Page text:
Plans to make farmers and landowners with private ditches install "buffer zones" of vegetation to limit contamination of Minnesota's waters have been shelved by Gov. Mark Dayton.
In an announcement on Friday, Dayton said he has told the Department of Natural Resources to stop mapping private drainage ditches after meeting with GOP House leaders on Thursday. Here are some of his comments.
"The Republican legislators insisted that they did not intend those ditches to be included in the scope of the legislation, even though its buffering requirements would not take effect until November 2018.
"Threats have been reported to me that DNR and BWSR (Board of Water and Soil Resources) bonding requests – which are urgently needed to address the state's serious water quality and infrastructure challenges – would not be considered by House leadership, if private ditches were not retroactively exempted from the new buffer requirement.
"I am deeply disappointed by this, because we should require all Minnesotans to take responsibility for the quality of the water that they pass on to their fellow citizens. I thought that we had achieved a modest agreement in the last legislative session about the urgent need to improve the quality of Minnesota’s waters by limiting their pollution from runoffs from private and public ditches."
The Pioneer Press says the move represents Dayton "ceding ground" to farm interests and Republicans over his landmark buffer strip plan, despite warning farmers last year to support the proposal or see Minnesota's famous waters become "cesspools."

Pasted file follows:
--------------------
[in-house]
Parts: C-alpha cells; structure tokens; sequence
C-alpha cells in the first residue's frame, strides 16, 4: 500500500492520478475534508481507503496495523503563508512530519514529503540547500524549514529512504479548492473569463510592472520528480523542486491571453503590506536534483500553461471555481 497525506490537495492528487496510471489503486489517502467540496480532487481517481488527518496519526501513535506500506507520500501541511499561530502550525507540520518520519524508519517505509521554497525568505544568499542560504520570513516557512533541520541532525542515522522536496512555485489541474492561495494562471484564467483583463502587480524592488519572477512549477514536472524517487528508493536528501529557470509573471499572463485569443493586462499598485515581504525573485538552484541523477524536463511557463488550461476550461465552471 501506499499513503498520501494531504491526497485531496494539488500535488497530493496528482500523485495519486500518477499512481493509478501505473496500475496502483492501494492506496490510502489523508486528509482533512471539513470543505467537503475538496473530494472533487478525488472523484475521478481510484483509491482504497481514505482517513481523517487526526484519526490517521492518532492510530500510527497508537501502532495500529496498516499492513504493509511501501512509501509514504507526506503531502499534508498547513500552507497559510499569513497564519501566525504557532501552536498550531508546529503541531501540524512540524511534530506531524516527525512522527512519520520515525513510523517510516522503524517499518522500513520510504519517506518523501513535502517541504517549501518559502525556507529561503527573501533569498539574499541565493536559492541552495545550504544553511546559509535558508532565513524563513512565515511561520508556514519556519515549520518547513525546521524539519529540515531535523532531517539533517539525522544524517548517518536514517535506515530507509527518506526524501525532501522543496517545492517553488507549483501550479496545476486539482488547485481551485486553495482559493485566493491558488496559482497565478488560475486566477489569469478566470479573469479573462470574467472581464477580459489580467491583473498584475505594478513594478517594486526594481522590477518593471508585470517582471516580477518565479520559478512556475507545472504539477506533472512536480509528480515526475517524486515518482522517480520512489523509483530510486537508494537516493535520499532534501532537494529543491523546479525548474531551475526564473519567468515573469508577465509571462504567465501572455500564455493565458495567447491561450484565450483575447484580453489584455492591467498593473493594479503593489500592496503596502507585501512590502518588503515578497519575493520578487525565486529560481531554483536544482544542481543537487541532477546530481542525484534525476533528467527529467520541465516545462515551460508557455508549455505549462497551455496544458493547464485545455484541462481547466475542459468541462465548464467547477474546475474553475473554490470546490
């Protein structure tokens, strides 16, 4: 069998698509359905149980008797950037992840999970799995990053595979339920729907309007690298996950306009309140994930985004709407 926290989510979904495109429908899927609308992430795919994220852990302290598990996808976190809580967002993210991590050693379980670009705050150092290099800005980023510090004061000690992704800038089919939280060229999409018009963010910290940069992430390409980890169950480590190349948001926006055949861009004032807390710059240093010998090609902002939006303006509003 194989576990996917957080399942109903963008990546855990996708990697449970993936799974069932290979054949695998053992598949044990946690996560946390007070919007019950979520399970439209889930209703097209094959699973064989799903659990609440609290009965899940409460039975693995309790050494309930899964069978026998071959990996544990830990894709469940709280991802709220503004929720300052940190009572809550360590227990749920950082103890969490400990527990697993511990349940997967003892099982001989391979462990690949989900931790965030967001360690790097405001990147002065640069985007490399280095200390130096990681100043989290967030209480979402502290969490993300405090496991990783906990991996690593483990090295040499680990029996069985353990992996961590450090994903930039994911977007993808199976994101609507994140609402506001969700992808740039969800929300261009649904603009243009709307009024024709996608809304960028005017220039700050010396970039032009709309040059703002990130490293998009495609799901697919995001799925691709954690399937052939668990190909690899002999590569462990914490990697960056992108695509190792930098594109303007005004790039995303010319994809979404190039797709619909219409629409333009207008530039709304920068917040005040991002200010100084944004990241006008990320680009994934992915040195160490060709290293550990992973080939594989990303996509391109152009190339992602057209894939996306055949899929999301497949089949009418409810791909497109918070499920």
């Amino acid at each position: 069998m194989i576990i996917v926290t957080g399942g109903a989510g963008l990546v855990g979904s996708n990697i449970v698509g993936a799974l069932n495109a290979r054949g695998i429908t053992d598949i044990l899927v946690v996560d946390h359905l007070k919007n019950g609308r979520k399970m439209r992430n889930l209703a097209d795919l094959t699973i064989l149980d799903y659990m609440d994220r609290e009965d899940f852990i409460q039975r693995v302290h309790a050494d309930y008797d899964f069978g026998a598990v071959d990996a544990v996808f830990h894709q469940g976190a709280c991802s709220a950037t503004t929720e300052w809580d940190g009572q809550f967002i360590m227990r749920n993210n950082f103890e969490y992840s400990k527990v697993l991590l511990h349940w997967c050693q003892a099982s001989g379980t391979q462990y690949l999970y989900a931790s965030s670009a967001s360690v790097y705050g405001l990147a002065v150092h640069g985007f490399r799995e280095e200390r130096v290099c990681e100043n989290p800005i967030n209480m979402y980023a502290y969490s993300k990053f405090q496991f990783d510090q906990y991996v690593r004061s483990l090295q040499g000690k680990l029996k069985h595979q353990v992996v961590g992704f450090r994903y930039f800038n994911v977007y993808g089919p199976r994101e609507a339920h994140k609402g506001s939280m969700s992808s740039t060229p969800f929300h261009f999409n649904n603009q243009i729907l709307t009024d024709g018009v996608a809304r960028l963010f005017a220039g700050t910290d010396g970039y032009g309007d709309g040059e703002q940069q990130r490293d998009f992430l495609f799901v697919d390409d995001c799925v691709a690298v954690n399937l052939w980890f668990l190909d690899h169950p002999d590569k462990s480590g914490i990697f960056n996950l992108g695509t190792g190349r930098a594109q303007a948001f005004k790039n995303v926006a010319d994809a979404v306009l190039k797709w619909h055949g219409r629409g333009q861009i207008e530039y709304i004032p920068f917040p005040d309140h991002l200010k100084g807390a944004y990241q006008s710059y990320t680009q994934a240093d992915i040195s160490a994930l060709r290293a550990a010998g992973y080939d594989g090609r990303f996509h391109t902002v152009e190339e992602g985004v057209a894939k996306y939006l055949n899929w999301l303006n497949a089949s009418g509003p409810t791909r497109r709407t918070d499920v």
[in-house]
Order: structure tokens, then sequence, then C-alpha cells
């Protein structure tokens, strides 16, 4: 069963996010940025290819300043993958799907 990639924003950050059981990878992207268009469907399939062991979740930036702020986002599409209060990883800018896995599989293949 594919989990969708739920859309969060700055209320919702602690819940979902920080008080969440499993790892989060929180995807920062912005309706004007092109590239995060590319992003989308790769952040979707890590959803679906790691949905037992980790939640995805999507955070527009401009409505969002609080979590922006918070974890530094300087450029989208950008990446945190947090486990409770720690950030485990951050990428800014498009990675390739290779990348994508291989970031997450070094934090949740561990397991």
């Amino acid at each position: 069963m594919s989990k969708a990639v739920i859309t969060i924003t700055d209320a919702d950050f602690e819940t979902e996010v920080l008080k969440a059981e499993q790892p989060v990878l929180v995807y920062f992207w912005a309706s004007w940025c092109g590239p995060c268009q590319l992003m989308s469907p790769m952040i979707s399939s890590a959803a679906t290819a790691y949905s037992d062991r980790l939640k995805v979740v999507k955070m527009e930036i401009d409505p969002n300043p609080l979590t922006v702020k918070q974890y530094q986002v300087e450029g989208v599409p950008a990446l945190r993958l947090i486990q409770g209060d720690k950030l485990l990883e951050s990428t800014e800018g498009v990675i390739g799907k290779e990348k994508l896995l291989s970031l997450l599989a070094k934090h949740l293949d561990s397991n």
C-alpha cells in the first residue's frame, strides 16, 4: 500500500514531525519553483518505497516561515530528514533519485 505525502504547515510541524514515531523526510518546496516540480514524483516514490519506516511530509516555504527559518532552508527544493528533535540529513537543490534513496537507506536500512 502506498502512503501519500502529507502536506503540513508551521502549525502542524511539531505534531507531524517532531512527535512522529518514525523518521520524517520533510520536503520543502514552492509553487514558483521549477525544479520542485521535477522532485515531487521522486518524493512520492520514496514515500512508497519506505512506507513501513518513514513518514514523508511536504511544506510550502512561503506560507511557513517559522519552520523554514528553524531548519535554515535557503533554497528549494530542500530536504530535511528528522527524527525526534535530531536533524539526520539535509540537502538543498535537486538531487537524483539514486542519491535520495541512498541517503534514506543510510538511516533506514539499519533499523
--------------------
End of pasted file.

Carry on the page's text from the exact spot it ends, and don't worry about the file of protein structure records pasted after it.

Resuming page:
What's the significance of this?
Dayton heavily pushed for new legislation to create "buffer zones" around Minnesota's lakes, rivers and streams during last year's legislative session, after research emerged highlighting heavy levels of pollution, which rendered waters in parts of the state un-swimmable and un-fishable.
Factors in the pollution are the chemicals, nutrients and sediment running off into the water from farmland.
To combat this, the state passed a new law requiring buffers of vegetation between farmland and waterways to filter out agricultural chemicals before they entered the water.
As The Friends of the Mississippi River explains, the new law requires buffers averaging 50 feet wide of "continuous perennial vegetation" be placed alongside public waters by Nov. 1, 2017, and buffers of a minimum 16.5 feet in width placed around "public ditches" by Nov. 1, 2018.
But Minnesota is also home to many private ditches, including those on farmland, some of which feed into Minnesota's public waterways and drainage systems. These will now be exempted from the law.
"Public and private ditches do not look or function differently on the ground," a DNR spokesperson told BringMeTheNews. "Both are open channels that conduct the flow of water, and therefore, both have the potential to carry sediment and associated pollutants to our public waterways."
MPR reported last year that Dayton intended for these private ditches to be included in the legislation, but agricultural groups and, judging by Dayton's comments, Republican lawmakers, did not.
The news organization notes the final budget bill passed last year was only agreed in the "waning hours of the legislative session," and the Minnesota Corn Growers Association said it could require the Legislature to "refine the law" this year.
It is not clear at this stage how many miles of private ditches in Minnesota there are, or how many of them are on farmland.